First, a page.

This fabric by Quilting Treasures came out in 2009 and has a 23″ repeat. I’ve decided to use it as a panel on the quilt top. The width is a little over 43″. I need to determine what size finished hexie will fit evenly across the bottom & top of the panel. If I cut my strips 3 3/4″ wide they will produce 6″ finished hexies. If I trim my panel to 42″, I can fit 7 – 6″ finished hexies across the bottom and top of the panel. Note: I NEVER trim the panel until I have my hexies designed and verify they fit the way I want them to.

Strips are cut.

I used my Star 60 Tool from Studio Design to cut my equilateral triangles. Be sure the tool point just touches the cut edge of the strips. we want dogears to help lining up blocks and rows.

TIP: You know those pieces you have left at the of the strips that are too small for a full size hexie? One side is already cut at a 60 degree angle, if you place the tool edge on the straight side of the pieces, adjusting the edge of the tool to not include the selvedge and cut, you will have small hexie that can be appliqued onto your top.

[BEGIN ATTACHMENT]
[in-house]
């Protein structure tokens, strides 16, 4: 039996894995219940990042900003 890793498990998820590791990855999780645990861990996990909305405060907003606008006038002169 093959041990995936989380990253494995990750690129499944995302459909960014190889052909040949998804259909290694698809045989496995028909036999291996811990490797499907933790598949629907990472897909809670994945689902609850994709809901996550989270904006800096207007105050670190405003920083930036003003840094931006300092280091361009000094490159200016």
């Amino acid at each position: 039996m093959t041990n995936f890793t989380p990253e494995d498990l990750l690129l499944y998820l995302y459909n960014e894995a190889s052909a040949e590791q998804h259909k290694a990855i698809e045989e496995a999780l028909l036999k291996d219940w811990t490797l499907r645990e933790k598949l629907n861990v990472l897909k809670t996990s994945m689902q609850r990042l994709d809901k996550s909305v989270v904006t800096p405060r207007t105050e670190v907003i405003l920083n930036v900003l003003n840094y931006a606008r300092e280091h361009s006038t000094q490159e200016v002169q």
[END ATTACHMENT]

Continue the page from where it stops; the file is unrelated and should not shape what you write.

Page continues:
My triangles are cut, stitched and sorted by predominate color.

Placing the panel on the design wall takes some thought and planning. My design wall consists of 4 closet doors 24″ wide, that are covered with flannel over insulation, so I have plenty of room. My goal was to create a path that would connect the yellow brick road on the right side with the yellow brick road on the top of the panel. I placed the panel so there would be more room on the right side and the top of the panel.

Remember, I can fit 7 – 6″ finished hexies across the bottom of the panel. The hexies are not finished yet, so they don’t fit well. They extend further than the panel. Keep this in mind to keep track of where your rows are so you don’t get confused. If 7 finished hexies will fit across the bottom, that means 14 half hexies will establish the width of the bottom section and the top section. I started at the bottom of the panel and then worked my way up the sides. You may start at either the top or the Bottom, it doesn’t matter.